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Q.

What increases the risk of getting breast cancer?

Related Topics: Breast Cancer
 

Answers From Experts & Organizations (1)

Medical Reference
A.

Although the exact cause of breast cancer is not known, most experts agree that there are several factors that increase your risk of breast cancer.

Top risk factors linked to breast cancer:

  • Aging. Your breast cancer risk increases as you get older. By age group, breast cancer is diagnosed in:

  • 4 out of 1,000 women in their 30s.

  • 14 out of 1,000 women in their 40s.

  • 26 out of 1,000 women in their 50s.

  • 37 out of 1,000 women in their 60s.
  • Being female. Although breast cancer can occur in men, most breast cancer is found in women.

  • Conditions that increase the risk of developing breast cancer.
  • Personal history of breast cancer. Women who have had breast cancer in one breast have an increased chance of having another breast cancer. The breast cancer can come back in the same breast, in the opposite breast, or in other areas of the body, such as the lungs, liver, brain, or bones.

  • Family history. A woman's risk of breast cancer increases if her mother, sister, daughter, or two or more other close relatives, such as cousins, have a history of breast cancer, especially if they were diagnosed with breast cancer before age 50.

  • Women who inherit specific changes (genetic mutations) in the BRCA1 and BRCA2 genes are much more likely to have breast cancer. They are also more likely to have colon or ovarian cancer. But most women who have a family history of breast cancer do not have changes in BRCA genes. Mutations in the BRCA1 and BRCA2 genes are more common in certain ethnic groups, such as Ashkenazi Jews. Genetic tests are available to determine whether you have the genetic mutations long before any cancer appears. In families where many women have had breast or ovarian cancer, genetic testing can show whether a woman has specific genetic changes known to greatly increase the risk of breast cancer. Doctors may suggest ways to try to prevent or delay breast cancer or to improve the detection of breast cancer in women who have the genetic mutations.

  • Breast changes. Women who have atypical hyperplasia, ductal carcinoma in situ (DCIS), or lobular carcinoma in situ (LCIS) or who have had two or more breast biopsies for other noncancerous conditions are more likely to have breast cancer.

Other factors that increase the risk of breast cancer:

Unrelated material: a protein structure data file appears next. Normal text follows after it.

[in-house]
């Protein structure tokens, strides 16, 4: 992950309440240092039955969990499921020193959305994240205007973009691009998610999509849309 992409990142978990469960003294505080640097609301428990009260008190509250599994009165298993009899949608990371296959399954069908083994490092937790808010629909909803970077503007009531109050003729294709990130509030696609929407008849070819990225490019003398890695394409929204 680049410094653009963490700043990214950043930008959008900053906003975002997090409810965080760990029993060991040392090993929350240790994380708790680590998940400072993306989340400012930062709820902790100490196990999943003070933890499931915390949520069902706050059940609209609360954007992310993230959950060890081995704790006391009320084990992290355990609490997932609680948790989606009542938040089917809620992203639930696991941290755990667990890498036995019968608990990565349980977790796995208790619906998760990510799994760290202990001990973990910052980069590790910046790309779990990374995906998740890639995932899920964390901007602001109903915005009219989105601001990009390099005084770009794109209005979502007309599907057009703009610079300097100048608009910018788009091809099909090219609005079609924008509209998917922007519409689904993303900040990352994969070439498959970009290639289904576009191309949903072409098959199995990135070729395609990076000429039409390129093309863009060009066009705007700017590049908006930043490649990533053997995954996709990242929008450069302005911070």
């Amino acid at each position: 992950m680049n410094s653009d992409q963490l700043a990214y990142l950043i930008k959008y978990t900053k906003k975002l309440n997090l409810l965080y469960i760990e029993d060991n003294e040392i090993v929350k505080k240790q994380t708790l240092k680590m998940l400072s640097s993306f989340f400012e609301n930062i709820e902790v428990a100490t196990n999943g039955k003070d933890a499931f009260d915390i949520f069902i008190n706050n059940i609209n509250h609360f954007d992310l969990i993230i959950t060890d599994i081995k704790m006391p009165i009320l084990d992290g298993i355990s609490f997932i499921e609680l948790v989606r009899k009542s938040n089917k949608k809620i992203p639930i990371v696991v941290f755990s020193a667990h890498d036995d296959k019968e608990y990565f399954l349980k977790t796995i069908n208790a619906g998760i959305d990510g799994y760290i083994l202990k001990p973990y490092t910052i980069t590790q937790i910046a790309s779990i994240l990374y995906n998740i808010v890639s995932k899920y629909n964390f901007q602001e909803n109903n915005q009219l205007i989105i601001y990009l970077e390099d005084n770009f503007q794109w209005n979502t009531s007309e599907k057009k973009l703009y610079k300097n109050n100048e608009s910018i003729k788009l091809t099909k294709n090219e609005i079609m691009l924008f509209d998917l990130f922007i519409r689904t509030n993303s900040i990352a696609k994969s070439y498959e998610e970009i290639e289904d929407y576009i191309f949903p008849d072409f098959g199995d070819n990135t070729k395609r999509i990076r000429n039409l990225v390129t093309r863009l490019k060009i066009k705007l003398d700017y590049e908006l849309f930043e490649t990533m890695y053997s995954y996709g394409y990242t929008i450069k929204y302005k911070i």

• Race. Breast cancer occurs more frequently in white women than in black, Hispanic, or Asian women. But black women are more likely to get breast cancer at a younger age and are also more likely to die of breast cancer.

  • Radiation therapy. Women whose breasts were exposed to significant amounts of radiation at a young age, especially those who were treated for Hodgkin's lymphoma, have an increased risk for developing breast cancer.

  • Late or no childbearing. Women who had their first child after the age of 30 have a greater chance of developing breast cancer than women who had their children at a younger age. Women who never had children have an increased risk for developing breast cancer.

  • Not breast-feeding. Women who don't breast-feed have a higher risk of breast cancer than those who breast-feed. The more months of breast-feeding, the lower the breast cancer risk.

  • Hormones. Female hormones play a part in some types of breast cancer. The use of estrogen-progestin hormone therapy after menopause for several years or more increases your risk of developing breast cancer. But within 5 years after you stop using combined therapy, your risk returns to normal. Long-term use of estrogen alone may increase your risk for breast and ovarian cancer.

  • Beginning menstruation before age 12 and beginning menopause later than age 55 increase a woman's risk of breast cancer. The years when you have a menstrual cycle are your high-estrogen years. Experts think that the longer you have higher estrogen, the more risk you have for breast cancer.

  • Having extra body fat and drinking alcohol both lead to higher levels of estrogen in the body. Especially after menopause, when your estrogen levels are naturally low, this raises your breast cancer risk.

This answer should not be considered medical advice...down arrowThis answer should not be considered medical advice and should not take the place of a doctor’s visit. Please see the bottom of the page for more information or visit our Terms and Conditions.up arrow

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Read the Original Article: Breast Cancer-What Increases Your Risk
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